- The Washington Times - Monday, December 13, 1999

Panda diplomacy

Overshadowed by the riots in Seattle and the collapse of the trade talks was a sentimental announcement by the ambassador of China.
Ambassador Li Zhaoxing told delegates to the World Trade Organization’s summit that his country has selected a name for a panda cub born Aug. 21 in the San Diego Zoo.
Zoo officials had asked China to select an appropriate name to “convey a sense of joy for the successful partnership of Chinese and American scientists, a sense of importance of China-U.S. relationship and a sense of beauty of this marvelous animal,” Mr. Li said.
The name given to the female panda cub is Hua Mei, meaning literally “flower beauty.”
[Ironically, that is also the name of a controversial deal between American firms and front-companies for the Chinese People’s Liberation Army.
[“Project Hua Mei” involved a transfer of advanced telecommunications technology in 1994 from AT&T; through a St. Louis firm to Galaxy New Technology, the Chinese army-owned company, according to Insight magazine, The Washington Times’ sister publication.
[“The fiber-optic technology … is not a weapon itself, but it greatly enhances the command and control system linking the Chinese army, navy and air force,” Insight reported.]
The announcement of the new panda’s name came Dec. 1, three days after the death of the panda Hsing-Hsing at Washington’s National Zoo. Hsing-Hsing and his mate Ling-Ling, who died in 1992, were gifts from China in 1972.
“The panda is China’s national treasure,” Mr. Li said in Seattle. “It was designated back in 1962 as protected wildlife. Over the past three decades and more, the Chinese government has devoted a great deal of resources for the protection of the giant panda both in the wild and in captivity.”
Mr. Li said China has created 28 panda reserves and 68 cubs have been born by artificial insemination.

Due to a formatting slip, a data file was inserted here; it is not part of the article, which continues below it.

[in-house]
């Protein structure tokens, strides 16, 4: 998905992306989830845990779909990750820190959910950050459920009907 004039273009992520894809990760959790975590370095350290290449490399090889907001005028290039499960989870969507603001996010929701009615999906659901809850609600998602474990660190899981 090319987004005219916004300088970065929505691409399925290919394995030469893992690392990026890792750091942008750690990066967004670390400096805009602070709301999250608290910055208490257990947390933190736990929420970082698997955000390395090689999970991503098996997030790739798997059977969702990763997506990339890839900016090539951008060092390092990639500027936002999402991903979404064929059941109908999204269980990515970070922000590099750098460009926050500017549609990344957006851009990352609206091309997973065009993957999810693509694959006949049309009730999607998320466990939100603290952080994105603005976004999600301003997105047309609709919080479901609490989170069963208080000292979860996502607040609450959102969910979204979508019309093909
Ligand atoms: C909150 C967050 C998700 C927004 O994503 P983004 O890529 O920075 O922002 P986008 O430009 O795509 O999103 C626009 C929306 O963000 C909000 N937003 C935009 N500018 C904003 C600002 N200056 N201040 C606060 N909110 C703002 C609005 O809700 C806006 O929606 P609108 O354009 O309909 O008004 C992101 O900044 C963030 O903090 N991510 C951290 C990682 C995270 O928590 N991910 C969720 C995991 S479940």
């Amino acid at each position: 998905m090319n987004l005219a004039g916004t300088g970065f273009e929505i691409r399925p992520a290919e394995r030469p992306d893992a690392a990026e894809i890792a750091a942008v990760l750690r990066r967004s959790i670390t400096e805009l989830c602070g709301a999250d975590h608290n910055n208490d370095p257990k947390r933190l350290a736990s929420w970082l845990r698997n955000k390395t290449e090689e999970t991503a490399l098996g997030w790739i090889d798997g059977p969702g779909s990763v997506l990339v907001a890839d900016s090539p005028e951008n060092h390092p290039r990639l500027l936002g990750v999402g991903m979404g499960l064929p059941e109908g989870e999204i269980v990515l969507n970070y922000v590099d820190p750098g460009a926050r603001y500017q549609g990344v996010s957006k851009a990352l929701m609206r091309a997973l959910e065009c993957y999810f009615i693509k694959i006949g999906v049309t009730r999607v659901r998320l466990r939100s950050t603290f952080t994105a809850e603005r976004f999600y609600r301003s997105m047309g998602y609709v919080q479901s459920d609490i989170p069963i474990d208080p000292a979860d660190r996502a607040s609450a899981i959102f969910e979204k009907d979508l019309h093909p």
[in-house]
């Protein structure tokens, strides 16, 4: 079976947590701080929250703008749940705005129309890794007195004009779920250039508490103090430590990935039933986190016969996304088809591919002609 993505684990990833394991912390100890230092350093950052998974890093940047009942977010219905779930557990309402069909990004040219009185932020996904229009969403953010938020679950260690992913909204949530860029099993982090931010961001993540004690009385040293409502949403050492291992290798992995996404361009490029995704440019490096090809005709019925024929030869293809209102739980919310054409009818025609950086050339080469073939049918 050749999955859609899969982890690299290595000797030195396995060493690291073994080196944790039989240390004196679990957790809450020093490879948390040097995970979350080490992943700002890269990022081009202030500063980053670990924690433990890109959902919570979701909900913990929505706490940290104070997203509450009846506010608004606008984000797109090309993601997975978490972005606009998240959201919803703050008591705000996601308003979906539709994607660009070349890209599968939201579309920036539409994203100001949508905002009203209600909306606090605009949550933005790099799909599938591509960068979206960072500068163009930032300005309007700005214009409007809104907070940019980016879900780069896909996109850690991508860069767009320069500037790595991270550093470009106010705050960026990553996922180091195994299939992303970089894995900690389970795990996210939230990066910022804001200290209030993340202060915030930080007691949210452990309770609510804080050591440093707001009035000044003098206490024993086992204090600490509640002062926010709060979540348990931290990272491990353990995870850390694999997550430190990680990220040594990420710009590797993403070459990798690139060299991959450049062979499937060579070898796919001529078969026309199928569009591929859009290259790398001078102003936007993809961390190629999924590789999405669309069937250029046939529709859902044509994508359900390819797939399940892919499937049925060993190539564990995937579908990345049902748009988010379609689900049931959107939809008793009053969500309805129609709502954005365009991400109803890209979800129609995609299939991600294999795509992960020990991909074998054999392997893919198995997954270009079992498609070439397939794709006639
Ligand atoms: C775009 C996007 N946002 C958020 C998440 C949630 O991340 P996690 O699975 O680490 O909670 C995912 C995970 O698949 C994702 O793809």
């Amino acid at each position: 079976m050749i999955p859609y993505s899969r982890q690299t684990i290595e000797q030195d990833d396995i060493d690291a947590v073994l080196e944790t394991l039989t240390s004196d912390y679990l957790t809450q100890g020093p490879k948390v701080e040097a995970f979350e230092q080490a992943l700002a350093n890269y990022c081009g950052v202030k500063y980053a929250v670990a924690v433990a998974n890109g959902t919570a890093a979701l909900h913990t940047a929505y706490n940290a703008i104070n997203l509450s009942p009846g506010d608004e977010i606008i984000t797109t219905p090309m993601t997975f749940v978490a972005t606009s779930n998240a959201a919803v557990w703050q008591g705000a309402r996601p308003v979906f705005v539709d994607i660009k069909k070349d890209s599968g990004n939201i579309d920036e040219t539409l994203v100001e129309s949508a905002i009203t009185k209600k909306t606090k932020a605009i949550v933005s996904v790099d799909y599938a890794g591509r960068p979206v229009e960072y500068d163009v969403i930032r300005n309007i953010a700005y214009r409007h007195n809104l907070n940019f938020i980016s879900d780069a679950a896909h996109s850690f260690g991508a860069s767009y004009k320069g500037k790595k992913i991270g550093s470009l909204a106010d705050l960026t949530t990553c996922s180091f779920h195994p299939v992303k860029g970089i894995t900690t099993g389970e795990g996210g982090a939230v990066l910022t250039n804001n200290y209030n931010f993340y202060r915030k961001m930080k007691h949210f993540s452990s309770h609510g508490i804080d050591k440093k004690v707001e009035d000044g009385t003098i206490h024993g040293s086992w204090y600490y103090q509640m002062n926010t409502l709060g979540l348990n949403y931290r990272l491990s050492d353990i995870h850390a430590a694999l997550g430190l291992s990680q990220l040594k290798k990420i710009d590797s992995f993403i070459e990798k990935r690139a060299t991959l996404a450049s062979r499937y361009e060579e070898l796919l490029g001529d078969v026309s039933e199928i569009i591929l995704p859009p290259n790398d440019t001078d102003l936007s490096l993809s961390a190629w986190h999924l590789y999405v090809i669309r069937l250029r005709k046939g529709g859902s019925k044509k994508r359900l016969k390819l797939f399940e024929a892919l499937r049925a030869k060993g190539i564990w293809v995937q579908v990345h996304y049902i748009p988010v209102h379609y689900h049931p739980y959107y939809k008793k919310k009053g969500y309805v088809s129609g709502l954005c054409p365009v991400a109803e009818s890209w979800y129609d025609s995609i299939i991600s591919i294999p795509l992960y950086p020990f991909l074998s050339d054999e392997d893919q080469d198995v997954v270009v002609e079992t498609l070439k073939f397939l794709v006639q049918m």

“Still, given the fact that no more than 1,000 giant pandas are in the wild, it is highly imperative to protect and save them through even closer international cooperation,” he said.

Aid to Bulgaria

The United States has launched a $4 million program to help Bulgarian towns along the Danube River that have suffered economically from the war in Kosovo.
U.S. Ambassador to Bulgaria Richard Miles, who announced the program last week, said, “We recognize that municipalities on the Danube River bordering Romania have suffered greatly as a result of the Kosovo conflict.”
The NATO bombing of bridges in Serbia blocked river transportation on the Danube.
The Bulgarian Industry Ministry estimates the cost to Bulgaria at $162 million.
Towns on the Danube itself were particularly affected because 70 percent of their exports to Western Europe are usually transported along the river.
The U.S. aid program will help train staff and promote small- and medium-sized businesses, the U.S. Embassy said.

Shoval postpones talk

Israeli Ambassador Zalman Shoval has rescheduled a talk originally planned for Wednesday because of the Israeli-Syrian meeting set for this week in Washington.
Mr. Shoval will deliver his lecture to invited guests of the Israeli Policy Forum next Monday.

Diplomatic traffic

Foreign visitors in Washington this week include:
Today
Rasul Gouliev, former speaker of the parliament of Azerbaijan. He addresses invited guests of the Woodrow Wilson Center’s Kennan Institute for Advanced Russian Studies.
Peter Hain, Britain’s minister of state for Africa, Middle East and South Asia issues. He meets administration officials.
Tomorrow
Israeli Prime Minister Ehud Barak and Syrian Foreign Minister Farouk Sharaa for the resumption of peace talks, which are expected to begin Wednesday. Mr. Barak’s delegation consists of Foreign Minister David Levy, Chief of Staff Danny Yatom, Military Secretary Gadi Izenkotz, Foreign Affairs adviser Tzvi Shtaurer and government spokesman Gadiel Baltiansky. The names of the members of the Syrian delegation were not available for this column’s deadline.

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